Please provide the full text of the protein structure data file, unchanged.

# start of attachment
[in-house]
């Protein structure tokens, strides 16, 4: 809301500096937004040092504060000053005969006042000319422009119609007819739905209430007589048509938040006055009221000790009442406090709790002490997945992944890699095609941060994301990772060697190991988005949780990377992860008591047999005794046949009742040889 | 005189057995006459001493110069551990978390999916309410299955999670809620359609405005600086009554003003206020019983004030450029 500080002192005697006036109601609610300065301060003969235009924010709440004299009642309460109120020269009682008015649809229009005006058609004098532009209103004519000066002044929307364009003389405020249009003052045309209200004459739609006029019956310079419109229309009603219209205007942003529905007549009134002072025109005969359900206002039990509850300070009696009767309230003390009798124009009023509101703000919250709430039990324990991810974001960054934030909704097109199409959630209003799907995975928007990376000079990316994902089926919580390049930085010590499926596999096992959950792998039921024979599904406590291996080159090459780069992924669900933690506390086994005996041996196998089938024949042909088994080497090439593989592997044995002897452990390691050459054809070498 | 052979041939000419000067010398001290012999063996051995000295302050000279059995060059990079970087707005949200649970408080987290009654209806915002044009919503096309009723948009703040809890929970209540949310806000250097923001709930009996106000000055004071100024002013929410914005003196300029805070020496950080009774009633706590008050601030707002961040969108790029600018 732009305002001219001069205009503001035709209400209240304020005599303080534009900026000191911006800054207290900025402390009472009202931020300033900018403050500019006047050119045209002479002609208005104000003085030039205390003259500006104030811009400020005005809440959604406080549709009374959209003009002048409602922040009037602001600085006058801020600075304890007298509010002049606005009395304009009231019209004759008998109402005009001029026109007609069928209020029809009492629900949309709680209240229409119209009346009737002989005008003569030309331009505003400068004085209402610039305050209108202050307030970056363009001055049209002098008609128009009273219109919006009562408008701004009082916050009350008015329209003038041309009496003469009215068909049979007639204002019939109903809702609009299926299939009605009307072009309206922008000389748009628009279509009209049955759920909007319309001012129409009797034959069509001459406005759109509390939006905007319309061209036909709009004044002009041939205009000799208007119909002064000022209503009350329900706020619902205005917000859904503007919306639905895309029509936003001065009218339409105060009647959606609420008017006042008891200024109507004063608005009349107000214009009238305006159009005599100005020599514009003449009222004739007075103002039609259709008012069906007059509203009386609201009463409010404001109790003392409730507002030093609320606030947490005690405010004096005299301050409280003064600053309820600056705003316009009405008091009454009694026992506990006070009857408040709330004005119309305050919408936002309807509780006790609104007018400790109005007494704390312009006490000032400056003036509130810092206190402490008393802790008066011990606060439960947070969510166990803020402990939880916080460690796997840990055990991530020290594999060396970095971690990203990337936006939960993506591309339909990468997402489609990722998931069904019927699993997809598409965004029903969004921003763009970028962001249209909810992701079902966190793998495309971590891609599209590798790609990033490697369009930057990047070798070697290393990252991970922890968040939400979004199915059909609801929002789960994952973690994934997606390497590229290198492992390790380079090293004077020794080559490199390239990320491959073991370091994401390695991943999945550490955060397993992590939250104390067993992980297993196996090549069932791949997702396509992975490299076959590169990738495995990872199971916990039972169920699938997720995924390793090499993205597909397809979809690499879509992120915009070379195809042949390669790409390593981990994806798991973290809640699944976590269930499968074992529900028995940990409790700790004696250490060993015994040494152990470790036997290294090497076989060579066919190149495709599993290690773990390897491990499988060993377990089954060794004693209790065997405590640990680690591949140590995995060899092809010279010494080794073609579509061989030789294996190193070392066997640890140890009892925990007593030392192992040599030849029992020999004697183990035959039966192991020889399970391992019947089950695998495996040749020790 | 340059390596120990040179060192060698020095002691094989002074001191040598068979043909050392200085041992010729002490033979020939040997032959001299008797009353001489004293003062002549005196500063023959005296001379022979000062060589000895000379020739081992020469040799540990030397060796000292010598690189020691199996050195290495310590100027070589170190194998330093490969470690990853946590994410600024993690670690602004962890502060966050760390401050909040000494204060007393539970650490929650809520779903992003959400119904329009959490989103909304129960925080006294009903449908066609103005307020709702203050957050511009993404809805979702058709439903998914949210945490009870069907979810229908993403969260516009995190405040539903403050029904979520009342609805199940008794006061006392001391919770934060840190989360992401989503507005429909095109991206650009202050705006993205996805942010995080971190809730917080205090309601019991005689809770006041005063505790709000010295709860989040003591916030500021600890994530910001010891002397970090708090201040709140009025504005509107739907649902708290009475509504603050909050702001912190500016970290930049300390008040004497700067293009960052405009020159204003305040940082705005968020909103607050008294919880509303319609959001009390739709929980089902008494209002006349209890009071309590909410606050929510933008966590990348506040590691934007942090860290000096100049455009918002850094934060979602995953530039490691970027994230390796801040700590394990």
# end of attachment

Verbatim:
[in-house]
């Protein structure tokens, strides 16, 4: 809301500096937004040092504060000053005969006042000319422009119609007819739905209430007589048509938040006055009221000790009442406090709790002490997945992944890699095609941060994301990772060697190991988005949780990377992860008591047999005794046949009742040889 | 005189057995006459001493110069551990978390999916309410299955999670809620359609405005600086009554003003206020019983004030450029 500080002192005697006036109601609610300065301060003969235009924010709440004299009642309460109120020269009682008015649809229009005006058609004098532009209103004519000066002044929307364009003389405020249009003052045309209200004459739609006029019956310079419109229309009603219209205007942003529905007549009134002072025109005969359900206002039990509850300070009696009767309230003390009798124009009023509101703000919250709430039990324990991810974001960054934030909704097109199409959630209003799907995975928007990376000079990316994902089926919580390049930085010590499926596999096992959950792998039921024979599904406590291996080159090459780069992924669900933690506390086994005996041996196998089938024949042909088994080497090439593989592997044995002897452990390691050459054809070498 | 052979041939000419000067010398001290012999063996051995000295302050000279059995060059990079970087707005949200649970408080987290009654209806915002044009919503096309009723948009703040809890929970209540949310806000250097923001709930009996106000000055004071100024002013929410914005003196300029805070020496950080009774009633706590008050601030707002961040969108790029600018 732009305002001219001069205009503001035709209400209240304020005599303080534009900026000191911006800054207290900025402390009472009202931020300033900018403050500019006047050119045209002479002609208005104000003085030039205390003259500006104030811009400020005005809440959604406080549709009374959209003009002048409602922040009037602001600085006058801020600075304890007298509010002049606005009395304009009231019209004759008998109402005009001029026109007609069928209020029809009492629900949309709680209240229409119209009346009737002989005008003569030309331009505003400068004085209402610039305050209108202050307030970056363009001055049209002098008609128009009273219109919006009562408008701004009082916050009350008015329209003038041309009496003469009215068909049979007639204002019939109903809702609009299926299939009605009307072009309206922008000389748009628009279509009209049955759920909007319309001012129409009797034959069509001459406005759109509390939006905007319309061209036909709009004044002009041939205009000799208007119909002064000022209503009350329900706020619902205005917000859904503007919306639905895309029509936003001065009218339409105060009647959606609420008017006042008891200024109507004063608005009349107000214009009238305006159009005599100005020599514009003449009222004739007075103002039609259709008012069906007059509203009386609201009463409010404001109790003392409730507002030093609320606030947490005690405010004096005299301050409280003064600053309820600056705003316009009405008091009454009694026992506990006070009857408040709330004005119309305050919408936002309807509780006790609104007018400790109005007494704390312009006490000032400056003036509130810092206190402490008393802790008066011990606060439960947070969510166990803020402990939880916080460690796997840990055990991530020290594999060396970095971690990203990337936006939960993506591309339909990468997402489609990722998931069904019927699993997809598409965004029903969004921003763009970028962001249209909810992701079902966190793998495309971590891609599209590798790609990033490697369009930057990047070798070697290393990252991970922890968040939400979004199915059909609801929002789960994952973690994934997606390497590229290198492992390790380079090293004077020794080559490199390239990320491959073991370091994401390695991943999945550490955060397993992590939250104390067993992980297993196996090549069932791949997702396509992975490299076959590169990738495995990872199971916990039972169920699938997720995924390793090499993205597909397809979809690499879509992120915009070379195809042949390669790409390593981990994806798991973290809640699944976590269930499968074992529900028995940990409790700790004696250490060993015994040494152990470790036997290294090497076989060579066919190149495709599993290690773990390897491990499988060993377990089954060794004693209790065997405590640990680690591949140590995995060899092809010279010494080794073609579509061989030789294996190193070392066997640890140890009892925990007593030392192992040599030849029992020999004697183990035959039966192991020889399970391992019947089950695998495996040749020790 | 340059390596120990040179060192060698020095002691094989002074001191040598068979043909050392200085041992010729002490033979020939040997032959001299008797009353001489004293003062002549005196500063023959005296001379022979000062060589000895000379020739081992020469040799540990030397060796000292010598690189020691199996050195290495310590100027070589170190194998330093490969470690990853946590994410600024993690670690602004962890502060966050760390401050909040000494204060007393539970650490929650809520779903992003959400119904329009959490989103909304129960925080006294009903449908066609103005307020709702203050957050511009993404809805979702058709439903998914949210945490009870069907979810229908993403969260516009995190405040539903403050029904979520009342609805199940008794006061006392001391919770934060840190989360992401989503507005429909095109991206650009202050705006993205996805942010995080971190809730917080205090309601019991005689809770006041005063505790709000010295709860989040003591916030500021600890994530910001010891002397970090708090201040709140009025504005509107739907649902708290009475509504603050909050702001912190500016970290930049300390008040004497700067293009960052405009020159204003305040940082705005968020909103607050008294919880509303319609959001009390739709929980089902008494209002006349209890009071309590909410606050929510933008966590990348506040590691934007942090860290000096100049455009918002850094934060979602995953530039490691970027994230390796801040700590394990």